Makhno’s texts continue to be unusually dense, saturated with metaphors, symbols and cultural allusions. They continue to preserve his characteristic rhythm, as if they are written to be read in the same breath, with only a dash separating the words or, inversely, linking them together. Michael Naydan writes about this in more detail in his translator’s note, written especially for this site. However, Makhno is no longer hiding in his own poems. Poetry for him is now transformed into a way of living through a liminal situation, of living with the unexpected questions that life generates: about the boundaries of the Ukrainian ghetto, about poetry as a gift or a craft, about the Western tradition and the Eastern canon.

“Privately, I experienced a real rebirth,” said Makhno in an interview especially for Poetry International. “I came to the understanding that in essence the Western style of life differs from the Ukrainian, but the most important is that permanent feeling of art’s contemporary nature.” The search for poetry in New York, which in the end helped the poet to reconcile himself with one of the most modern and timeless cities, gave Makhno a kind of second wind. He has not only been transformed from a bucolic into an urban poet. Now, he is a Ukrainian poet who speaks a common language with contemporary Ukrainian poetry.

© Kateryna Botanova

Also on this site
An Interview with Vasyl Makhno
By Kateryna Botanova

A Translator’s Note on the Poetry of Vasyl Makhno
By Michael M. Naydan


In Ukrainian:
Skhyma (Schema). Ternopil, Zbruch 1993.
Samotnist’ Tsezaria (Loneliness of Caesar). Ternopil, Lileya 1994.
Knyha pahorbiv ta hodyn (The Book of Hills and Hours). Ternopil, Lileya 1996.
Liutnevi elehii ta inshi virshi (February Elegies and Others Poems). Lviv, Kameniar 1998.
Plavnyk ryby (The Fish’s Fin). Ivano-Frankivsk, Lileya-NV 2002.
38 virshiv pro N’iu-Iork i deshcho inshe (38 Poems About New York And Something Else). Kyiv, Krytyka 2004.

In Polish:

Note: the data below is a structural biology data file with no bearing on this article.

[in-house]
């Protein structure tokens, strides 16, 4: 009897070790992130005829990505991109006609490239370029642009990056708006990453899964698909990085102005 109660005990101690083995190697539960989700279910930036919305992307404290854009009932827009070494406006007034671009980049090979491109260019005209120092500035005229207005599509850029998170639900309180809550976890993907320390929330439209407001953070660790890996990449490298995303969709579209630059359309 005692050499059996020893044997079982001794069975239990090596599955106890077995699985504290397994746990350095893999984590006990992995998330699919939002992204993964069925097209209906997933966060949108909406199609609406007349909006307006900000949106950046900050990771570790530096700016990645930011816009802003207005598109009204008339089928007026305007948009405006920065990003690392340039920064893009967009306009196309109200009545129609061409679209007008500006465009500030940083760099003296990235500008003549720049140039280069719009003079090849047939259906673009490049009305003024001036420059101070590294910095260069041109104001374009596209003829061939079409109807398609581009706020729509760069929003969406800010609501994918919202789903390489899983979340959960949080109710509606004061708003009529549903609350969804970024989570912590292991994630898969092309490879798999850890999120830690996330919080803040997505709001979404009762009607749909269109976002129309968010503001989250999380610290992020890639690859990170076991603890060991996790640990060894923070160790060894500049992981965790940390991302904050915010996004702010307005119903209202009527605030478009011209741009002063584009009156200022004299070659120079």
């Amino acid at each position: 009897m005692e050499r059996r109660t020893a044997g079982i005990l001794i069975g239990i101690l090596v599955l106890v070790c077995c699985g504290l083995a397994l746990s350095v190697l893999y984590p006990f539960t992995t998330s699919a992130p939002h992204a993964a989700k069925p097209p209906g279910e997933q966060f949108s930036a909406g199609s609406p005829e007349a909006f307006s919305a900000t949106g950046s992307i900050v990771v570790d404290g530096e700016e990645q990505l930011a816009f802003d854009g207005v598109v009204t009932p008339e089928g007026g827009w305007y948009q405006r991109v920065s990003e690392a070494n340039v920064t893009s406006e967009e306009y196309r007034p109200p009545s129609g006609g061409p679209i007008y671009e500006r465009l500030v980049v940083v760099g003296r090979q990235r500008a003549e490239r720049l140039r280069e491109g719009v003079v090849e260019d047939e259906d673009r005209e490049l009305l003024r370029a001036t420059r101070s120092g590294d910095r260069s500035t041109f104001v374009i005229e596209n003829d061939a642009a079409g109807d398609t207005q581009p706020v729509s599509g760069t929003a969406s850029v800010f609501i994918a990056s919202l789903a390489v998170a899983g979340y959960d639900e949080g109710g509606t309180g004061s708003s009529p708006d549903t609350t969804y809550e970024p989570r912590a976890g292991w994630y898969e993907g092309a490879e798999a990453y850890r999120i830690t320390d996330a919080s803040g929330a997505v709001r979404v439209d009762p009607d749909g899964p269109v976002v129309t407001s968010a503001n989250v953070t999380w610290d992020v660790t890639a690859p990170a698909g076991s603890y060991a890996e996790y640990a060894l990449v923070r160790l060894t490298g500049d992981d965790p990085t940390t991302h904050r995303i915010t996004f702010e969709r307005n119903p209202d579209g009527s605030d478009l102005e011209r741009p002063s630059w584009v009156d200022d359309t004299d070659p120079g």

Wędrowcy (Pilgrims). Poznan, 2003.

Deviatdesiatnyky: Antolohiia novoi ukrains’koi poezii (Poets of Nineties: An Anthology of New Ukrainian Poetry). Edited by Vasyl Makhno. Ternopil, Lileia 1998.

In Ukrainian:
Zbigniew Herbert. Struna svitla (String of Light). Ternopil, 1996.

Literary Criticism
Khudozhnii svit Bohdana-Ihoria Antonycha (The Artistic World of Bohdan-Ihor Antonych). Ternopil, Lileia 1999.

Poetry in anthologies
In English and Ukrainian:
One Hundred Years of Youth: A Bilingual Anthology of 20th Century Ukrainian Poetry. Lviv, Litopys 2000.

In Polish:
Wiersze zawsze są wolne. Ukrainska poezja w przekladach Bohdana Zadury. Wroclaw, Biuro Literackie 2004.

In Russian:
Iz veka v vek. Slavianskaia poezia 20-21 vv. Ukrainskaia poezia. Moskva, Granat 2004.

In German:
Kerben der Zeit: Ukrainische Lyrik der Gegenwart. Brodina Verlag, 2003.

In Serbian:
U inat vetrovima: Ukrainian poetry from 16 to 20 century. Banja Luka, Društvo srpsko-ukrainskog prijatelstva Republike Srpske 2002.

In Ukrainian:
Imennyk. Kyiv: Smoloskyp, 1997.
Deviatdesiatnyky. Ternopil, Lileia 1998.
Mala Ukrains’ka Entsyklopediia aktual’noi literatury. Ivano-Frankivs’k, Lileia-NV 1998.
Ukrainian Poetry of the 20th Century. Kyiv, 2001.

In Ukrainian:
Interview with Vasyl Makhno.

The Ukrainian Information Project UAZone

Potyah 76
Latest poetry in the original.

Interview with Vasyl Makhno.

In English:
Poetry in translation.

In Polish:
Biuro Literackie
Poetry in translation.

‘Aleg(l)oria Wędrowki’, article by Kszysztof Gryko.

In Serbian:
An Interview with Vasyl Makhno.